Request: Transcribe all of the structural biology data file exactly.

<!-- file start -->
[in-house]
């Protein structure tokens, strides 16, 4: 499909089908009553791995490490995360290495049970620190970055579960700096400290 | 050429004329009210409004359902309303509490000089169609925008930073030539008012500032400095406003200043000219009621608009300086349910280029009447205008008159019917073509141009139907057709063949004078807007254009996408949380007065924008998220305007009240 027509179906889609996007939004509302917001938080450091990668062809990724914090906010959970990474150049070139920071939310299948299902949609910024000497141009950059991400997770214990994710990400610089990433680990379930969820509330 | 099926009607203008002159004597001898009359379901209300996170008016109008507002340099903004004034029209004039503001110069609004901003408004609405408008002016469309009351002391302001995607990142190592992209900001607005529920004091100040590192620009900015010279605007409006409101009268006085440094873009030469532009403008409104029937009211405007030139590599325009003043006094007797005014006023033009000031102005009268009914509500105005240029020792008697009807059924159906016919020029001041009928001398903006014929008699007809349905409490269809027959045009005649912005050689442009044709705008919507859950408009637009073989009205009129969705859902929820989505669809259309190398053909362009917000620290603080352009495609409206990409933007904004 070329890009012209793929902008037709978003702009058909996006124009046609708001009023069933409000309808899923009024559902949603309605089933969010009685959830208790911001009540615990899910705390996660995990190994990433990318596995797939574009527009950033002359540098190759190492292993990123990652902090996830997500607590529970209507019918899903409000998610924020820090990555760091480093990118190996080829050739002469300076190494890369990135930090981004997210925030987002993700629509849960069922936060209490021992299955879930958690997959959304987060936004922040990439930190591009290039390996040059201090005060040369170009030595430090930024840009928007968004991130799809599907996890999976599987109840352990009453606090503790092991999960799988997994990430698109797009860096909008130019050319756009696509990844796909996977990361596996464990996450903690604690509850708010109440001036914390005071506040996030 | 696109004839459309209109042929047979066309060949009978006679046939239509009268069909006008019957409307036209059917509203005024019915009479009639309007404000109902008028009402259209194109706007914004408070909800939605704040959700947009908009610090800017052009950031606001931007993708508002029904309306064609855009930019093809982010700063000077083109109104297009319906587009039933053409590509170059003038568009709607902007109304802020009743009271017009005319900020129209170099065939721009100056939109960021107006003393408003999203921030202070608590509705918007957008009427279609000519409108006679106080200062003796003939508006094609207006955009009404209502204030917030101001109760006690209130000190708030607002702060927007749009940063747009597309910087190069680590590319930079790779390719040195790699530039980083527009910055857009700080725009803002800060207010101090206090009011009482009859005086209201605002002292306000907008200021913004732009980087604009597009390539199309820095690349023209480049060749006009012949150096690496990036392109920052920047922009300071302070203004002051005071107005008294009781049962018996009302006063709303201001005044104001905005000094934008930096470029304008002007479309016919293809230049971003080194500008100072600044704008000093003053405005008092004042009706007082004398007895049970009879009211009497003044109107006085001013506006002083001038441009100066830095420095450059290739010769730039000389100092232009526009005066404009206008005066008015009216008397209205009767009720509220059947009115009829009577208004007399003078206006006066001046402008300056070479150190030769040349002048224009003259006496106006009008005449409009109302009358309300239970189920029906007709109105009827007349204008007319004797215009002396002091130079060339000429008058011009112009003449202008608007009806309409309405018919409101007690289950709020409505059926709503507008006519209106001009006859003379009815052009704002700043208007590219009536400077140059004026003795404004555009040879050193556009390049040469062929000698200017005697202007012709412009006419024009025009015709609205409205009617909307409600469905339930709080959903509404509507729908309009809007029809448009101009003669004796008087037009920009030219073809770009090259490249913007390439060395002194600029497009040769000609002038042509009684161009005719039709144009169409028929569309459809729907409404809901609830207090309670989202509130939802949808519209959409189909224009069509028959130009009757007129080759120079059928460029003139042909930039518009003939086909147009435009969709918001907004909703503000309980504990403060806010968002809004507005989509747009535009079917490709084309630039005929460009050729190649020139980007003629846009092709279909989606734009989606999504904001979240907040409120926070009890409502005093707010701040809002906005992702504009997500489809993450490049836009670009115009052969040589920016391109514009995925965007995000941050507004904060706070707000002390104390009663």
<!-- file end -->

[in-house]
């Protein structure tokens, strides 16, 4: 499909089908009553791995490490995360290495049970620190970055579960700096400290 | 050429004329009210409004359902309303509490000089169609925008930073030539008012500032400095406003200043000219009621608009300086349910280029009447205008008159019917073509141009139907057709063949004078807007254009996408949380007065924008998220305007009240 027509179906889609996007939004509302917001938080450091990668062809990724914090906010959970990474150049070139920071939310299948299902949609910024000497141009950059991400997770214990994710990400610089990433680990379930969820509330 | 099926009607203008002159004597001898009359379901209300996170008016109008507002340099903004004034029209004039503001110069609004901003408004609405408008002016469309009351002391302001995607990142190592992209900001607005529920004091100040590192620009900015010279605007409006409101009268006085440094873009030469532009403008409104029937009211405007030139590599325009003043006094007797005014006023033009000031102005009268009914509500105005240029020792008697009807059924159906016919020029001041009928001398903006014929008699007809349905409490269809027959045009005649912005050689442009044709705008919507859950408009637009073989009205009129969705859902929820989505669809259309190398053909362009917000620290603080352009495609409206990409933007904004 070329890009012209793929902008037709978003702009058909996006124009046609708001009023069933409000309808899923009024559902949603309605089933969010009685959830208790911001009540615990899910705390996660995990190994990433990318596995797939574009527009950033002359540098190759190492292993990123990652902090996830997500607590529970209507019918899903409000998610924020820090990555760091480093990118190996080829050739002469300076190494890369990135930090981004997210925030987002993700629509849960069922936060209490021992299955879930958690997959959304987060936004922040990439930190591009290039390996040059201090005060040369170009030595430090930024840009928007968004991130799809599907996890999976599987109840352990009453606090503790092991999960799988997994990430698109797009860096909008130019050319756009696509990844796909996977990361596996464990996450903690604690509850708010109440001036914390005071506040996030 | 696109004839459309209109042929047979066309060949009978006679046939239509009268069909006008019957409307036209059917509203005024019915009479009639309007404000109902008028009402259209194109706007914004408070909800939605704040959700947009908009610090800017052009950031606001931007993708508002029904309306064609855009930019093809982010700063000077083109109104297009319906587009039933053409590509170059003038568009709607902007109304802020009743009271017009005319900020129209170099065939721009100056939109960021107006003393408003999203921030202070608590509705918007957008009427279609000519409108006679106080200062003796003939508006094609207006955009009404209502204030917030101001109760006690209130000190708030607002702060927007749009940063747009597309910087190069680590590319930079790779390719040195790699530039980083527009910055857009700080725009803002800060207010101090206090009011009482009859005086209201605002002292306000907008200021913004732009980087604009597009390539199309820095690349023209480049060749006009012949150096690496990036392109920052920047922009300071302070203004002051005071107005008294009781049962018996009302006063709303201001005044104001905005000094934008930096470029304008002007479309016919293809230049971003080194500008100072600044704008000093003053405005008092004042009706007082004398007895049970009879009211009497003044109107006085001013506006002083001038441009100066830095420095450059290739010769730039000389100092232009526009005066404009206008005066008015009216008397209205009767009720509220059947009115009829009577208004007399003078206006006066001046402008300056070479150190030769040349002048224009003259006496106006009008005449409009109302009358309300239970189920029906007709109105009827007349204008007319004797215009002396002091130079060339000429008058011009112009003449202008608007009806309409309405018919409101007690289950709020409505059926709503507008006519209106001009006859003379009815052009704002700043208007590219009536400077140059004026003795404004555009040879050193556009390049040469062929000698200017005697202007012709412009006419024009025009015709609205409205009617909307409600469905339930709080959903509404509507729908309009809007029809448009101009003669004796008087037009920009030219073809770009090259490249913007390439060395002194600029497009040769000609002038042509009684161009005719039709144009169409028929569309459809729907409404809901609830207090309670989202509130939802949808519209959409189909224009069509028959130009009757007129080759120079059928460029003139042909930039518009003939086909147009435009969709918001907004909703503000309980504990403060806010968002809004507005989509747009535009079917490709084309630039005929460009050729190649020139980007003629846009092709279909989606734009989606999504904001979240907040409120926070009890409502005093707010701040809002906005992702504009997500489809993450490049836009670009115009052969040589920016391109514009995925965007995000941050507004904060706070707000002390104390009663």